EAST BOSTON (CBS) — Members of a group advocating for the rights of immigrants in the U.S. unveiled a protest banner at the entrance to the Sumner Tunnel during the Thursday morning commute.
The 40-foot banner, which was first unfurled on the Porter Street pedestrian bridge above the tunnel and then brought to the Maverick MBTA station, was carried by about 12 members of the Cosecha Movement and reads “Un dia sin immigrantes,” or “A day without immigrants.”
Brenda Villardes, who helped organize the event, told WBZ NewsRadio 1030’s Carl Stevens that the group wanted to send the message that immigrants are vitally important to the country.
“We will resist this anti-immigrant, racist, and xenophobic rhetoric,” she said.
On their Facebook page, the group said the banner was part of a planned “week without immigrants,” meant to demonstrate the ways immigrants contribute to society.
“We are live from East Boston reminding the immigrant community that this country depends on our labour power to be able to function,” the group wrote in a Facebook Live post. “Today more than ever, we know we can’t depend on politicians, that’s why harvest this planning ‘a week without immigrants’ so that the American people wake up and understand that this country depends on us.”
Villardes said the group felt threatened by the two executive orders signed by President Donald Trump on Wednesday. The orders called for the construction of a border wall with Mexico and the cutoff of federal money to so-called sanctuary cities.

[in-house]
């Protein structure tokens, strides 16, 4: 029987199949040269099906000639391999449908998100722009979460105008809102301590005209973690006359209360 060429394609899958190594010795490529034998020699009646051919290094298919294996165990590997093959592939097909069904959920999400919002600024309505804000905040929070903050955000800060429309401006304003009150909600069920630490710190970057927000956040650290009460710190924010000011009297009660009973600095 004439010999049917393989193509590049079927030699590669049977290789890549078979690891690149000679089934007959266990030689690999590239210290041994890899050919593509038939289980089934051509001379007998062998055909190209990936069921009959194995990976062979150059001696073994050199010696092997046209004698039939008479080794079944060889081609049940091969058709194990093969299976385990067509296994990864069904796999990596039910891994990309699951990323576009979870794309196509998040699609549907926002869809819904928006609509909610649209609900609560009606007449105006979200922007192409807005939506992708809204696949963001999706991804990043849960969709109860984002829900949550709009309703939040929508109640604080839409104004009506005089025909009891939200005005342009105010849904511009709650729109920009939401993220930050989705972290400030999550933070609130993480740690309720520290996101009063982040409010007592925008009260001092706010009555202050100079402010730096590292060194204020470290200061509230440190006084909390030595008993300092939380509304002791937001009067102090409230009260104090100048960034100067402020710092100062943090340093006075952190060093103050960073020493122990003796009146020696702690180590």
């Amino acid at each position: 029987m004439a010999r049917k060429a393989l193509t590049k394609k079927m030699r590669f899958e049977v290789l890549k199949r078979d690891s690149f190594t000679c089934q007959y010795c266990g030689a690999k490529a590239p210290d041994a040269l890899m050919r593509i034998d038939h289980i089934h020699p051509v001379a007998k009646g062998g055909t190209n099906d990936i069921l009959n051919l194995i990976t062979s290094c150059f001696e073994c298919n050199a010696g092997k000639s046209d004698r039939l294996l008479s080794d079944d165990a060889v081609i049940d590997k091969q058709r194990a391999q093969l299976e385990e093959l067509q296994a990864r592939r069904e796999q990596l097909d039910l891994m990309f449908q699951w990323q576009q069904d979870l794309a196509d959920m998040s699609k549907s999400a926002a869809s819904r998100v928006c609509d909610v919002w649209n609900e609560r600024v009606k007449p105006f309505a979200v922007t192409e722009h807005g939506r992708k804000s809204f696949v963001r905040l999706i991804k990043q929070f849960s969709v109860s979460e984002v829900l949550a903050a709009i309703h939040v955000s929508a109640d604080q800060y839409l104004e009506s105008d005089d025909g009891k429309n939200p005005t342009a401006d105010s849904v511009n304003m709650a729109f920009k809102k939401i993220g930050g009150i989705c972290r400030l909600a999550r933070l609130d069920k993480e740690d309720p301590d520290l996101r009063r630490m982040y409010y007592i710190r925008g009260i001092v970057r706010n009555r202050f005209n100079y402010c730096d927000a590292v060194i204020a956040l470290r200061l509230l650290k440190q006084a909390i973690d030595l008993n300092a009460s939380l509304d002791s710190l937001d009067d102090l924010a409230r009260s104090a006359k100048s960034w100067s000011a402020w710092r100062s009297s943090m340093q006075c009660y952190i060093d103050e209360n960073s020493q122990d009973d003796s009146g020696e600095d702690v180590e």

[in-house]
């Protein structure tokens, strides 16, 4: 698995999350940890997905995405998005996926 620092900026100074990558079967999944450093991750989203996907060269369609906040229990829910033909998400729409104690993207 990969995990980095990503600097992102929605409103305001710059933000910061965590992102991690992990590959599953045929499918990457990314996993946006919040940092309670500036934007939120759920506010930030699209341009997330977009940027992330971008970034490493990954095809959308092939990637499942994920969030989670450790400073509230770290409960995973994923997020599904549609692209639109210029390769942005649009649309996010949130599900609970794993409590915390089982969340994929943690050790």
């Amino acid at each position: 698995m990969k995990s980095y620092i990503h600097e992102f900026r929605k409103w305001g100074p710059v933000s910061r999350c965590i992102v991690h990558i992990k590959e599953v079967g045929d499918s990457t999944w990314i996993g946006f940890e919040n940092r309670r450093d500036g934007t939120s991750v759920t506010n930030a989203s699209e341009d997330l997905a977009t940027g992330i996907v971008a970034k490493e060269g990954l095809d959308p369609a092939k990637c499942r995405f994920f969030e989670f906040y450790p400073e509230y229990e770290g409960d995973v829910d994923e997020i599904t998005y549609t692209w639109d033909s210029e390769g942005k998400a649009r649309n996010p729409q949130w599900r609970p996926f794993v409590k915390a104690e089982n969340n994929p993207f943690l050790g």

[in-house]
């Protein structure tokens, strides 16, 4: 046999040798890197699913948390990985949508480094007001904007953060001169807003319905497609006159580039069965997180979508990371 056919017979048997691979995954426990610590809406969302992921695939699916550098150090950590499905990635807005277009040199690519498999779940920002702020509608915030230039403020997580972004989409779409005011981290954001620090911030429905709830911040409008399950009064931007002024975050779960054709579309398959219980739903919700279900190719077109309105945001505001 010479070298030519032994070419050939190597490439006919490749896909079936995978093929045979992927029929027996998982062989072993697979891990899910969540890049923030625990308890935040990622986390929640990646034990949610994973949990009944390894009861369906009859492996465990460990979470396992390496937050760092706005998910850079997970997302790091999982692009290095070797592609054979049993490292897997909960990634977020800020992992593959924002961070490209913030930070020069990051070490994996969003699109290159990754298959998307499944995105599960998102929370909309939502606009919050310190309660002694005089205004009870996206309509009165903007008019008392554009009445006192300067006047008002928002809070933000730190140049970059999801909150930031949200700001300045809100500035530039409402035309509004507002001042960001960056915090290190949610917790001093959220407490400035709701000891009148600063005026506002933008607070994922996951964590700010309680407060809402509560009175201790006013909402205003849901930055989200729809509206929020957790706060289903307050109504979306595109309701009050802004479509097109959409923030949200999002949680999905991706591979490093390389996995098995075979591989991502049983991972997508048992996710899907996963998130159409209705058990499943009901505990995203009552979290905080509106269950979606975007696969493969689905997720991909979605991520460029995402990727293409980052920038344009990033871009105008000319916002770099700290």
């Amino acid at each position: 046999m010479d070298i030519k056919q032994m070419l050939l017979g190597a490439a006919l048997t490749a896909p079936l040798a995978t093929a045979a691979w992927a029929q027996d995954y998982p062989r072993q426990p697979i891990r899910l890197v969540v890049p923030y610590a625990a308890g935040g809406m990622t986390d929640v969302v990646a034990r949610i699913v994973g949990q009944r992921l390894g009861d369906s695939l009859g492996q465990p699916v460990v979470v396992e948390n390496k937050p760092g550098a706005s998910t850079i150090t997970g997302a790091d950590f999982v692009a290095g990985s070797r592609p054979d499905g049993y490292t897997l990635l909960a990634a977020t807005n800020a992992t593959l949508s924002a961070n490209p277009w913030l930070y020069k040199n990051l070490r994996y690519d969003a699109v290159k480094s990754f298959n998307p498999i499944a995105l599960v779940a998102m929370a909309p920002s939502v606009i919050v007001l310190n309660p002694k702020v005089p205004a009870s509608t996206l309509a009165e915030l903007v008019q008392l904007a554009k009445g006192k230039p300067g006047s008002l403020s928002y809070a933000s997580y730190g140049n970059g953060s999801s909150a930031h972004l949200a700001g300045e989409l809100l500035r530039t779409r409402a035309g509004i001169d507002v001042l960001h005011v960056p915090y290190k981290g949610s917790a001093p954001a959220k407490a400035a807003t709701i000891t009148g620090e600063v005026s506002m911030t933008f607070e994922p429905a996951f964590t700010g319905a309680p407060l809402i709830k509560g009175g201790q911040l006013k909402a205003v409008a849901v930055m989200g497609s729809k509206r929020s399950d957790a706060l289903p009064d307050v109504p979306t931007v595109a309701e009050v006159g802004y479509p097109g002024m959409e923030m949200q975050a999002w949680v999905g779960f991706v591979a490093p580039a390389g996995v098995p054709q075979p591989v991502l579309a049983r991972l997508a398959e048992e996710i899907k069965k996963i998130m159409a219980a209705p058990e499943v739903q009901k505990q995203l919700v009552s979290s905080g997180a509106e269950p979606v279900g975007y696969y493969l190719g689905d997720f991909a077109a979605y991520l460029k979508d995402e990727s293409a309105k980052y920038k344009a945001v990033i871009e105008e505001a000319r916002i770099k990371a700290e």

“The last three days, President Trump has launched an attack on immigrants,” she told WBZ-TV’s Nicole Jacobs. “President Trump has taken on a whole other level of disruption in our community.”
In response to those executive orders, Boston Mayor Marty Walsh called the orders and the president’s statements “a direct attack on Boston’s people,” 28 percent of whom he said were immigrants, and 48 percent of whom he said had at least one foreign-born parent.
Walsh, as well as Somerville mayor Joe Curtatone, have vowed to protect immigrants in their cities–even if it means losing federal money.
Villardes said that people in the immigrant community know they are the “muscle” of the country.
“We want to bring that back, the idea that if we don’t cooperate, if we don’t go to work, if we don’t go to schools, this country will realize the importance and the value of immigrants,” she said.
The group never blocked traffic during the event.
An immigrant workers’ union will hold a protest at Washington and School Street later Thursday. Over 500 people are expected at that protest.
WBZ NewsRadio 1030’s Carl Stevens reports